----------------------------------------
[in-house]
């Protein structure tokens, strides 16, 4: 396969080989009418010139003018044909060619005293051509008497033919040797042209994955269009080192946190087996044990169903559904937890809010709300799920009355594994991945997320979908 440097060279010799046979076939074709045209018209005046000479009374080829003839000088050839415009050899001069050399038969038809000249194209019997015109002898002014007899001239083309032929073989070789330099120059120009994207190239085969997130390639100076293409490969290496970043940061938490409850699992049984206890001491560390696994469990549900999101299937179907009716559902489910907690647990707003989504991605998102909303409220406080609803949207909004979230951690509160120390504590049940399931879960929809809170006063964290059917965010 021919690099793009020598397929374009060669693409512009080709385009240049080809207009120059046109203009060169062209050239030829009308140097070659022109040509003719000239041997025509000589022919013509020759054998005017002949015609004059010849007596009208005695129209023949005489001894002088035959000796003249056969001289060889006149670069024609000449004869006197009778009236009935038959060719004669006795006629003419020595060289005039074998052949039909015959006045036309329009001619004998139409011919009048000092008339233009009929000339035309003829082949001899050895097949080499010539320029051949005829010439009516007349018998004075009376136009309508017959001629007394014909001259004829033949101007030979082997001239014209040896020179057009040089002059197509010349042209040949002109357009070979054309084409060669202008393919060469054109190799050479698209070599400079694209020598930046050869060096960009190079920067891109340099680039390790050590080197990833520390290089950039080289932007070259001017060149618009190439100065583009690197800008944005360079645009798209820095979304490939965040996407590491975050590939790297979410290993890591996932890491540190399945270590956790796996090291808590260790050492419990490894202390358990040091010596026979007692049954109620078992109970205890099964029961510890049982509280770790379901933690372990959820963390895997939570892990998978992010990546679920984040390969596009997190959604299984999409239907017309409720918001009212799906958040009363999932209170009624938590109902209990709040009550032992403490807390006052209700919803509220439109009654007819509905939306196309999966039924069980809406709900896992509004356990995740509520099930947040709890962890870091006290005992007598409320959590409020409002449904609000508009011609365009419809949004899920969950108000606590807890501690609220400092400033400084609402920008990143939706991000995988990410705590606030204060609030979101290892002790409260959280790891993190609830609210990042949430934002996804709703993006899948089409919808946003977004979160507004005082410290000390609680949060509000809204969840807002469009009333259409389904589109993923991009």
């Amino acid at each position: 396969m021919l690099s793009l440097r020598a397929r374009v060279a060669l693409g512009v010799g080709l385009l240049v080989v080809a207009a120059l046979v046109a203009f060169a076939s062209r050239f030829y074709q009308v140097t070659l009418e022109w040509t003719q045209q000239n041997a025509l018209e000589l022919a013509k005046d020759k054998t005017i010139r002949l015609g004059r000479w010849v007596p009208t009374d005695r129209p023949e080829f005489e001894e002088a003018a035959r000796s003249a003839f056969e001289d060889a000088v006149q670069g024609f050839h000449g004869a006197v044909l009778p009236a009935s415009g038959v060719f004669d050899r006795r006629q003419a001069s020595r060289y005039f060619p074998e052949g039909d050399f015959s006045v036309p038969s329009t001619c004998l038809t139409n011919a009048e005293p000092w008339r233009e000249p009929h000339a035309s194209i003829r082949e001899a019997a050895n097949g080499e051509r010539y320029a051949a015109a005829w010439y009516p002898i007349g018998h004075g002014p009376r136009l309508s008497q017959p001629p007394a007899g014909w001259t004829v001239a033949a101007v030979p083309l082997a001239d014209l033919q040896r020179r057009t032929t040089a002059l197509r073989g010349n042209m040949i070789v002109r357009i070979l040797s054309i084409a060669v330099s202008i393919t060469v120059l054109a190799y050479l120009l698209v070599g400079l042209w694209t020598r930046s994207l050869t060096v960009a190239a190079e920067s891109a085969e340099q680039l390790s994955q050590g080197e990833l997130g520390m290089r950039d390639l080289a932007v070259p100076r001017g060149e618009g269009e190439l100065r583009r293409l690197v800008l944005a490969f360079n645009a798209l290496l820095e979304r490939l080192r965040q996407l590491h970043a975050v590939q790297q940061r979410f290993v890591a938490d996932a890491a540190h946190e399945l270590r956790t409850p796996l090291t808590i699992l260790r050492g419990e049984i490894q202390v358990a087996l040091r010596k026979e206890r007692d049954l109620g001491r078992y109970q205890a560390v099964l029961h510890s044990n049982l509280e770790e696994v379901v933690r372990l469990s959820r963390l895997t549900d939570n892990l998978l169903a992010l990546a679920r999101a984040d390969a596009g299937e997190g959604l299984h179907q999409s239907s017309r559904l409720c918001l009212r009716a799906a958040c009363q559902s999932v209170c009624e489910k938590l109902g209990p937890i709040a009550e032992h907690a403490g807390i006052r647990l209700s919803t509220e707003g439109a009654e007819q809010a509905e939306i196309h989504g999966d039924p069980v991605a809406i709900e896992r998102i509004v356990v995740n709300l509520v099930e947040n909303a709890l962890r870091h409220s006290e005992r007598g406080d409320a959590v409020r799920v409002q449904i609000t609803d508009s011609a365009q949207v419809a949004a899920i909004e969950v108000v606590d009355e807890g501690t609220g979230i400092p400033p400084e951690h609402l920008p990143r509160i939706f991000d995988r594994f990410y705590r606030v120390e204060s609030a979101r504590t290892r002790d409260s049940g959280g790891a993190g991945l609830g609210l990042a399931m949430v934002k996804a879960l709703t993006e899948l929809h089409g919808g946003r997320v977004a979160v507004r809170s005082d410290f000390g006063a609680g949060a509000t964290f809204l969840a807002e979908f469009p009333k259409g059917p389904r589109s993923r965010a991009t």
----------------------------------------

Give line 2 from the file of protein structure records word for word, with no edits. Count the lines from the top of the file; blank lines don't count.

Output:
């Protein structure tokens, strides 16, 4: 396969080989009418010139003018044909060619005293051509008497033919040797042209994955269009080192946190087996044990169903559904937890809010709300799920009355594994991945997320979908 440097060279010799046979076939074709045209018209005046000479009374080829003839000088050839415009050899001069050399038969038809000249194209019997015109002898002014007899001239083309032929073989070789330099120059120009994207190239085969997130390639100076293409490969290496970043940061938490409850699992049984206890001491560390696994469990549900999101299937179907009716559902489910907690647990707003989504991605998102909303409220406080609803949207909004979230951690509160120390504590049940399931879960929809809170006063964290059917965010 021919690099793009020598397929374009060669693409512009080709385009240049080809207009120059046109203009060169062209050239030829009308140097070659022109040509003719000239041997025509000589022919013509020759054998005017002949015609004059010849007596009208005695129209023949005489001894002088035959000796003249056969001289060889006149670069024609000449004869006197009778009236009935038959060719004669006795006629003419020595060289005039074998052949039909015959006045036309329009001619004998139409011919009048000092008339233009009929000339035309003829082949001899050895097949080499010539320029051949005829010439009516007349018998004075009376136009309508017959001629007394014909001259004829033949101007030979082997001239014209040896020179057009040089002059197509010349042209040949002109357009070979054309084409060669202008393919060469054109190799050479698209070599400079694209020598930046050869060096960009190079920067891109340099680039390790050590080197990833520390290089950039080289932007070259001017060149618009190439100065583009690197800008944005360079645009798209820095979304490939965040996407590491975050590939790297979410290993890591996932890491540190399945270590956790796996090291808590260790050492419990490894202390358990040091010596026979007692049954109620078992109970205890099964029961510890049982509280770790379901933690372990959820963390895997939570892990998978992010990546679920984040390969596009997190959604299984999409239907017309409720918001009212799906958040009363999932209170009624938590109902209990709040009550032992403490807390006052209700919803509220439109009654007819509905939306196309999966039924069980809406709900896992509004356990995740509520099930947040709890962890870091006290005992007598409320959590409020409002449904609000508009011609365009419809949004899920969950108000606590807890501690609220400092400033400084609402920008990143939706991000995988990410705590606030204060609030979101290892002790409260959280790891993190609830609210990042949430934002996804709703993006899948089409919808946003977004979160507004005082410290000390609680949060509000809204969840807002469009009333259409389904589109993923991009």